Jason Kokrak’s first PGA Tournament in his home state of Ohio came to an end after only two rounds.
By most measures, the Memorial ended for Kokrak on his fifth hole Friday.
After a disappointing 76 in the first round, mostly because of poor putting, Kokrak posted a second-round 77 to finish at 9-over par and miss the 36-hole cut at Muirfield Village Golf Club.
Friday did not start out that way.
As a member of the first tee group of the day, Kokrak came out of the gate looking like a player determined to fire a low round and make the cut.
He said as much on Thursday, and seemed ready.
On his first hole of the day, the demanding, uphill 480-yard par-four No. 10, Kokrak ripped a driver right down the middle of the fairway, flew his iron approach about 30 feet past the hole and drained a slippery, downhill putt to finally make his first birdie of the tournament.
Kokrak followed that birdie up with a two-putt birdie on the par-five 11th.
And then the momentum really got going when Kokrak stuck a mid-iron to within 5 feet of the tucked front left pin on the precise par-three 12th.
At 7:20 in the morning, he was at +4.
By 8 a.m., he was down to +1.
The Thursday projection was in full steam.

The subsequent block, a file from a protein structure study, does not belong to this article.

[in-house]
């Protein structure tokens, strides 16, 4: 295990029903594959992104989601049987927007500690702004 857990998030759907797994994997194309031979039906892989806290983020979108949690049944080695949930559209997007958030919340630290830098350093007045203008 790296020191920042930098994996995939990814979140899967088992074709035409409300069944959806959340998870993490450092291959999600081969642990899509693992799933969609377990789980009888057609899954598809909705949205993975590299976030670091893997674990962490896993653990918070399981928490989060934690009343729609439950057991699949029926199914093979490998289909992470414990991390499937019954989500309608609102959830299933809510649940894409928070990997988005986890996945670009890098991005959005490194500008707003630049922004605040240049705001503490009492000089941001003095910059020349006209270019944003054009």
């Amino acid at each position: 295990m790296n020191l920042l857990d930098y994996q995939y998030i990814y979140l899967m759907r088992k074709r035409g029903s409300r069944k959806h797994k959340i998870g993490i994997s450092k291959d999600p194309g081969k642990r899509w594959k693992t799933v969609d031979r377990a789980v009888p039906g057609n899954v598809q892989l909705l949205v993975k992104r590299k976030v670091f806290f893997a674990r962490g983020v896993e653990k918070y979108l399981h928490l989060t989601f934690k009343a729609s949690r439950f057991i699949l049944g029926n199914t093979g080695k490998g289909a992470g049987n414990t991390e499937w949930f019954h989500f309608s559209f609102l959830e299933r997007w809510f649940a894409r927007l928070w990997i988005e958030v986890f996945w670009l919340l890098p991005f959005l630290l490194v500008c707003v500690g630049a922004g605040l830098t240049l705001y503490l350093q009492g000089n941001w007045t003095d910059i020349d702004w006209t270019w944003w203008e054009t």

And then it vanished.
That would be as close to even par as he would get for the tournament.
On the very next hole, the dogleg left, par-four 13th, Kokrak’s tee shot went through the fairway and came to a stop about 2 feet behind a set of trees.
He made a good punch to the greenside bunker, but it couldn’t prevent a momentum-halting bogey.
Back to +2.
Another bogey on the next hole brought him back to +3.
When he failed to capitalize on good birdie opportunities on 15, 16, and 17, it appeared as if Kokrak knew he needed to make something happen to make the cut.
Ideally, an even-par finish over the last 10 holes may have been enough to make the cut. In reality, Kokrak’s tee-to-green game started to slowly come undone, leading to a series of bogeys.
A bad final hole capped an unfortunate Ohio debut, as Kokrak scored a double-bogey 6 on his last hole.
He entered the scorer’s tent to sign off on his homecoming, then disappeared into the swelter of Dublin without saying a word.
No golfer plays well every day.
Whether it was a swing flaw, putter issues, self-inflicted pressure, bad breaks or some other factor, for one reason or another, Kokrak’s first Ohio homecoming event didn’t produce the desired results.
He said prior to the event’s first round: “This (playing in the Memorial) is kind of like a bucket-list thing for me.”
Hopefully for Kokrak and his many Valley fans, this experience will only help lead to increased success at the Memorial for years to come.
Jonah Karzmer is a former golf professional who writes a Sunday golf column for The Vindicator. In his spare time he sells commercial insurance for Huntington Insurance and loves getting feedback on his weekly columns via email at email@example.com.